Interview: Horror Icon Bill Moseley | Under the Radar - Music Magazine
Thursday, February 27th, 2020  

Bill Moseley in 'The Possession Experiment'

Horror Icon Bill Moseley

Star of Texas Chainsaw Massacre 2, Devil’s Rejects, and Possession Experiment discusses his craft

Dec 06, 2016 Web Exclusive
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With dozens of genre credits to his name spanning the last three decades, fewer names or faces have been more synonymous with the horror genre than Bill Moseley’s. Devotees of ‘80s horror flicks will recognize him as Chop Top, brother of Leatherface, from Tobe Hooper’s wild classic Texas Chainsaw Massacre 2; who could forget him picking at the exposed plate in his skull with a heated coathanger, or his numerous, colorfully obscene turns of phrase? New-school horror fans may better know him as the demented Otis Driftwood in Rob Zombie’s The Devil’s Rejects. Others will know him for his music; in particular, the experimental albums he put out with Buckethead under the name Cornbugs.

Moseley’s latest entry into horror cinema is The Possession Experiment, now available On Demand, Digital HD, and DVD. In the film, he plays a priest who performed an exorcism that took place more than two decades before the film begins, and which the main characters investigate as part of a college religions course project.

We briefly chatted with Moseley about his new film, his background and his acting technique.

Austin Trunick [Under the Radar]: You’re one of the more iconic actors working in horror today. Were you a big horror fan before you became one of the genre’s recurring faces?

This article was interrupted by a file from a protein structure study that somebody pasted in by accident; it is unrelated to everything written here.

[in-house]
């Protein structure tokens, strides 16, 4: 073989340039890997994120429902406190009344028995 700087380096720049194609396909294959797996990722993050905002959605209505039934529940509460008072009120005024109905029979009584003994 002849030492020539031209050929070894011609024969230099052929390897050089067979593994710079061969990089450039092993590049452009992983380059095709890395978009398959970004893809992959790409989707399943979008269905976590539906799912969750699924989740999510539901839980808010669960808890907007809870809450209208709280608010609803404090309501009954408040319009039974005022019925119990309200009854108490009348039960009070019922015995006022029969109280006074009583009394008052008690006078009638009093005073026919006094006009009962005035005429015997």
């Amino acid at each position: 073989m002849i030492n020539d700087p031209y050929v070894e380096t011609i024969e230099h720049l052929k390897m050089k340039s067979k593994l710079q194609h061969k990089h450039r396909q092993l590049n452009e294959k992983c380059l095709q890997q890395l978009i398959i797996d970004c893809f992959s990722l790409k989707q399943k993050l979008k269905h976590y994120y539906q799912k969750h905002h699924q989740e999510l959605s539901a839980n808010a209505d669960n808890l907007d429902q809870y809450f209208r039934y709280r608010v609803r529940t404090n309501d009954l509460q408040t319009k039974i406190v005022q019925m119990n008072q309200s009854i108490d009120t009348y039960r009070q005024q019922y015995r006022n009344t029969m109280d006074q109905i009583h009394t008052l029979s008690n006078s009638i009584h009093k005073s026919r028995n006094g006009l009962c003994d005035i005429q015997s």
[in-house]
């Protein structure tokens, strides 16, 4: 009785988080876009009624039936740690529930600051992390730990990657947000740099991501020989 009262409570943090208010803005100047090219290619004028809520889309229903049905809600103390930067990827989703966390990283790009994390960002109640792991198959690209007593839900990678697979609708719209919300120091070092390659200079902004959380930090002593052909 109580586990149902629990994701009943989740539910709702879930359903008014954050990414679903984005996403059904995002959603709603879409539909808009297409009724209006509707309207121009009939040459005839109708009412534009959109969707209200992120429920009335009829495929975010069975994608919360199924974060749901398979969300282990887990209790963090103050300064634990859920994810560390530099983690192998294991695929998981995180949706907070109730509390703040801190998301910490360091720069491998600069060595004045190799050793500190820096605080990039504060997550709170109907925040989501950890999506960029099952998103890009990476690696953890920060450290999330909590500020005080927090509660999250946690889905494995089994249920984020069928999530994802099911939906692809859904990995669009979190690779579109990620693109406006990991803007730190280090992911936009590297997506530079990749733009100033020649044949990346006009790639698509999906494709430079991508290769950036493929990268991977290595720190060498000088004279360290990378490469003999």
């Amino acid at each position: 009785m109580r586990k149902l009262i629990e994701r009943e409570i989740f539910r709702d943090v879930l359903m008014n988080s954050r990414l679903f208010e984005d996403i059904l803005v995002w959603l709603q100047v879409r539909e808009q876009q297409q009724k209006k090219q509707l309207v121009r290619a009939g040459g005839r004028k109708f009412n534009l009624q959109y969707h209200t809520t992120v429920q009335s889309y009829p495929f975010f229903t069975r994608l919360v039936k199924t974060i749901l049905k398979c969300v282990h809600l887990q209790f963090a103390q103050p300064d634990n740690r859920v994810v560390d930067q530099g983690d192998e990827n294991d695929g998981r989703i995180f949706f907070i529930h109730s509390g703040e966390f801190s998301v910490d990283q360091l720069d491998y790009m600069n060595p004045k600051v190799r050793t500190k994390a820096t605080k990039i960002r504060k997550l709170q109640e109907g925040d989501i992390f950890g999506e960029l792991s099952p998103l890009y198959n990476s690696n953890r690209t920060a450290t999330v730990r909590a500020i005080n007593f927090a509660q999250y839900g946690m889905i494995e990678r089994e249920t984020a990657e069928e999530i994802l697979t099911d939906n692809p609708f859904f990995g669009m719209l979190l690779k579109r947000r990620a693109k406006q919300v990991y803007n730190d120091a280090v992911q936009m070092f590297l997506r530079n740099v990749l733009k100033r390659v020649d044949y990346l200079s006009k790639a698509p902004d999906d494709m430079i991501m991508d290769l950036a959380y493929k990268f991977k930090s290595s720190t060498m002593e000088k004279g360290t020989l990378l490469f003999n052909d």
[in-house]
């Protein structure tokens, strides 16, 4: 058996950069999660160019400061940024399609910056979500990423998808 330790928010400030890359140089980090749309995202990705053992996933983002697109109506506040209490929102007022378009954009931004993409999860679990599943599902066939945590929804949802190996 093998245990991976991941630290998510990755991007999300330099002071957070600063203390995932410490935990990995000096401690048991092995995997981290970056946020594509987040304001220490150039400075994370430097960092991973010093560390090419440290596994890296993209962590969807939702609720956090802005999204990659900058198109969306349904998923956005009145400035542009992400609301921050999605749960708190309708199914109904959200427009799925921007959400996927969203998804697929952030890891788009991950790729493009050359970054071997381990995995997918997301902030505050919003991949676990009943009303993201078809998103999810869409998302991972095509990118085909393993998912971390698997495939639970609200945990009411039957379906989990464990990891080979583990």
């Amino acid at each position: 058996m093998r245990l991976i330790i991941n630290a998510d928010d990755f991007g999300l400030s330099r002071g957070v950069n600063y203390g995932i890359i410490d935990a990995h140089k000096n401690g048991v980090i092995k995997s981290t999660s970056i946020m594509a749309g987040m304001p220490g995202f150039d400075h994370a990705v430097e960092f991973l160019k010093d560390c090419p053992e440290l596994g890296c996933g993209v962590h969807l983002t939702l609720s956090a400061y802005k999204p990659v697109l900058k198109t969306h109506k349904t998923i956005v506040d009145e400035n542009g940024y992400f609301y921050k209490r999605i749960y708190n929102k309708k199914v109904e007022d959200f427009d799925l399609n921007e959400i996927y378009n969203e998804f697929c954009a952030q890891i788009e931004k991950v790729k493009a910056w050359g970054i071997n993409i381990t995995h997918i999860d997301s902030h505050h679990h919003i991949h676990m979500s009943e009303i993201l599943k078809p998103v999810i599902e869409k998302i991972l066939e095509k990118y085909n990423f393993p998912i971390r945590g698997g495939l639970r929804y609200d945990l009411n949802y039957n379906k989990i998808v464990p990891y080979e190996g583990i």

Bill Moseley: I was, actually! I come from a mercifully Halloween-friendly family in the rural Midwest, about 40 miles northwest of Chicago. My dad was a very tough guy, a Marine, football guy, liked to hunt out in the woods and do pushups. He would actually become a very different person at Halloween. That was the night that we all just had a great time. I had two brothers, and we’d go around and do grave rubbings in the cemeteries, and my dad would arrange for the cops to show up and turn their sirens on. [Laughs] He took us to an old, abandoned farm and he had some friend up there pretending to be a ghost. And so it was a very friendly time growing up.

And then, when I was in college, I was the co-promoter of a film series that ran for a couple years, even after we graduated and were gone, that was called “Things That Go Bump in the Night.” Every Tuesday at midnight we’d show a horror movie. And so, yeah, I was primed and ready to go. I really feel like a kid in a candy store, because it’s certainly my favorite genre and I’m just really glad to be working in a genre that I love.

You play a priest in The Possession Experiment, and from what we see of you he seems like a pretty level-headed guy. Is it a relief to sometimes play a character that isn’t as unhinged as many of the ones you’re famous for?